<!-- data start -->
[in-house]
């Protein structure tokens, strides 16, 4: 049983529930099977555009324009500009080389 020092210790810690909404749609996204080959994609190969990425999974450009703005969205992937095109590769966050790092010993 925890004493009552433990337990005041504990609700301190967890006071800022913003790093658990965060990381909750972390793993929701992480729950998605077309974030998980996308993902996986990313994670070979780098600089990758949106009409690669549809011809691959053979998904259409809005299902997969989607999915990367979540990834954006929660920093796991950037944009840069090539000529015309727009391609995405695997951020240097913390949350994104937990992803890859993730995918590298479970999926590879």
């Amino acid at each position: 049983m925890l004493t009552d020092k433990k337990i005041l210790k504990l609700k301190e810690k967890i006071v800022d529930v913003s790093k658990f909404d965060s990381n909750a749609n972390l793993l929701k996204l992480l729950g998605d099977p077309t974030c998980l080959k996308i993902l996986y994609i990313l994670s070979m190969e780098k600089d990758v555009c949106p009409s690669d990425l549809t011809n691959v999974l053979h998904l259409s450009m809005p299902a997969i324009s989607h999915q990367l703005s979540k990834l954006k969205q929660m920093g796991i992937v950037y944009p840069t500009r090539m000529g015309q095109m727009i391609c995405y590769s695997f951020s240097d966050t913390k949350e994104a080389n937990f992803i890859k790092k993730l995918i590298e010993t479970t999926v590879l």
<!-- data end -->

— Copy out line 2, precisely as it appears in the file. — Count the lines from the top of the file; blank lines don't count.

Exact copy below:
């Protein structure tokens, strides 16, 4: 049983529930099977555009324009500009080389 020092210790810690909404749609996204080959994609190969990425999974450009703005969205992937095109590769966050790092010993 925890004493009552433990337990005041504990609700301190967890006071800022913003790093658990965060990381909750972390793993929701992480729950998605077309974030998980996308993902996986990313994670070979780098600089990758949106009409690669549809011809691959053979998904259409809005299902997969989607999915990367979540990834954006929660920093796991950037944009840069090539000529015309727009391609995405695997951020240097913390949350994104937990992803890859993730995918590298479970999926590879």